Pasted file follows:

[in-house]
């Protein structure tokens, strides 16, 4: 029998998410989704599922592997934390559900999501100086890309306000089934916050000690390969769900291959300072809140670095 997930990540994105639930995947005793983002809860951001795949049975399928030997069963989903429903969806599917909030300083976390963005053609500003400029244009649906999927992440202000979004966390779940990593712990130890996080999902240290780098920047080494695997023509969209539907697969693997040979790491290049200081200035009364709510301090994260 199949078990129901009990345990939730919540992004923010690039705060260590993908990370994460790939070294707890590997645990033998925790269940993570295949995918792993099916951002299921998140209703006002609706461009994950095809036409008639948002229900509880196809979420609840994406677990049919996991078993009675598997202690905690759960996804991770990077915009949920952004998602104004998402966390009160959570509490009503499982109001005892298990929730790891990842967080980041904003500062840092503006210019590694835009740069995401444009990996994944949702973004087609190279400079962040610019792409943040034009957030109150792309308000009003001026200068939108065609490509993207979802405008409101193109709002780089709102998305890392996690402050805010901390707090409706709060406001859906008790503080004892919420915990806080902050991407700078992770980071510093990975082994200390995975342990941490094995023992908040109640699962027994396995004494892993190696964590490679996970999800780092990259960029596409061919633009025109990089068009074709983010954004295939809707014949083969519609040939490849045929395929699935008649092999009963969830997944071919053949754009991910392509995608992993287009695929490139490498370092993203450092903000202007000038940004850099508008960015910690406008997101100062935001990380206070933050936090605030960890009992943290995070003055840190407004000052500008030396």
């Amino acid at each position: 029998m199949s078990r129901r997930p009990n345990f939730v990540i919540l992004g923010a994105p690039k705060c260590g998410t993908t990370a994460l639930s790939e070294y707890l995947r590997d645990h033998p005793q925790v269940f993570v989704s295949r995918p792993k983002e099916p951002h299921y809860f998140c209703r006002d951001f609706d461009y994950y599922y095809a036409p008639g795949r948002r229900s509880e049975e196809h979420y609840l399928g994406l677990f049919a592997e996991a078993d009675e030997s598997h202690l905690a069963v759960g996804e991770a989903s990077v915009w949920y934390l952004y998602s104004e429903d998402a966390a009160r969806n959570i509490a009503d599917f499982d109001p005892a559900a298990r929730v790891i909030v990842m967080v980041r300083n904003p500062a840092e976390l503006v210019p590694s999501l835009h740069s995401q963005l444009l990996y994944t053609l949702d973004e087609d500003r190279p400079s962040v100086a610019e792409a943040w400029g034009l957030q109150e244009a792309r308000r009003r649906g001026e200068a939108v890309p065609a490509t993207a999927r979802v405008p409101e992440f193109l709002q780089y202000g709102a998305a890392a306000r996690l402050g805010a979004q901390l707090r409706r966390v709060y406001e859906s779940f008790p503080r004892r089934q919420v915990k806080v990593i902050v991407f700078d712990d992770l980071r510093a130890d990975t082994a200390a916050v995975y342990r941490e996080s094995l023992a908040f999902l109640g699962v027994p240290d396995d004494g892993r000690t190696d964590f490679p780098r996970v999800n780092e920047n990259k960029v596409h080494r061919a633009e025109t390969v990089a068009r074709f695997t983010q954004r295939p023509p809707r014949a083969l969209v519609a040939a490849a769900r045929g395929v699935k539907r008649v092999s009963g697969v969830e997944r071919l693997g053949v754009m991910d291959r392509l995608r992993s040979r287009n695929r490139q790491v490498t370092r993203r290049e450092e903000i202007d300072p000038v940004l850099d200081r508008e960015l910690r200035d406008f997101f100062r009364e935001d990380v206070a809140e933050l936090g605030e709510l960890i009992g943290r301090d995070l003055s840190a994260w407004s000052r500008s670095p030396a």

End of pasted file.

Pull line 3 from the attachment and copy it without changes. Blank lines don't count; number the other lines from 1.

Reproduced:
């Amino acid at each position: 029998m199949s078990r129901r997930p009990n345990f939730v990540i919540l992004g923010a994105p690039k705060c260590g998410t993908t990370a994460l639930s790939e070294y707890l995947r590997d645990h033998p005793q925790v269940f993570v989704s295949r995918p792993k983002e099916p951002h299921y809860f998140c209703r006002d951001f609706d461009y994950y599922y095809a036409p008639g795949r948002r229900s509880e049975e196809h979420y609840l399928g994406l677990f049919a592997e996991a078993d009675e030997s598997h202690l905690a069963v759960g996804e991770a989903s990077v915009w949920y934390l952004y998602s104004e429903d998402a966390a009160r969806n959570i509490a009503d599917f499982d109001p005892a559900a298990r929730v790891i909030v990842m967080v980041r300083n904003p500062a840092e976390l503006v210019p590694s999501l835009h740069s995401q963005l444009l990996y994944t053609l949702d973004e087609d500003r190279p400079s962040v100086a610019e792409a943040w400029g034009l957030q109150e244009a792309r308000r009003r649906g001026e200068a939108v890309p065609a490509t993207a999927r979802v405008p409101e992440f193109l709002q780089y202000g709102a998305a890392a306000r996690l402050g805010a979004q901390l707090r409706r966390v709060y406001e859906s779940f008790p503080r004892r089934q919420v915990k806080v990593i902050v991407f700078d712990d992770l980071r510093a130890d990975t082994a200390a916050v995975y342990r941490e996080s094995l023992a908040f999902l109640g699962v027994p240290d396995d004494g892993r000690t190696d964590f490679p780098r996970v999800n780092e920047n990259k960029v596409h080494r061919a633009e025109t390969v990089a068009r074709f695997t983010q954004r295939p023509p809707r014949a083969l969209v519609a040939a490849a769900r045929g395929v699935k539907r008649v092999s009963g697969v969830e997944r071919l693997g053949v754009m991910d291959r392509l995608r992993s040979r287009n695929r490139q790491v490498t370092r993203r290049e450092e903000i202007d300072p000038v940004l850099d200081r508008e960015l910690r200035d406008f997101f100062r009364e935001d990380v206070a809140e933050l936090g605030e709510l960890i009992g943290r301090d995070l003055s840190a994260w407004s000052r500008s670095p030396a």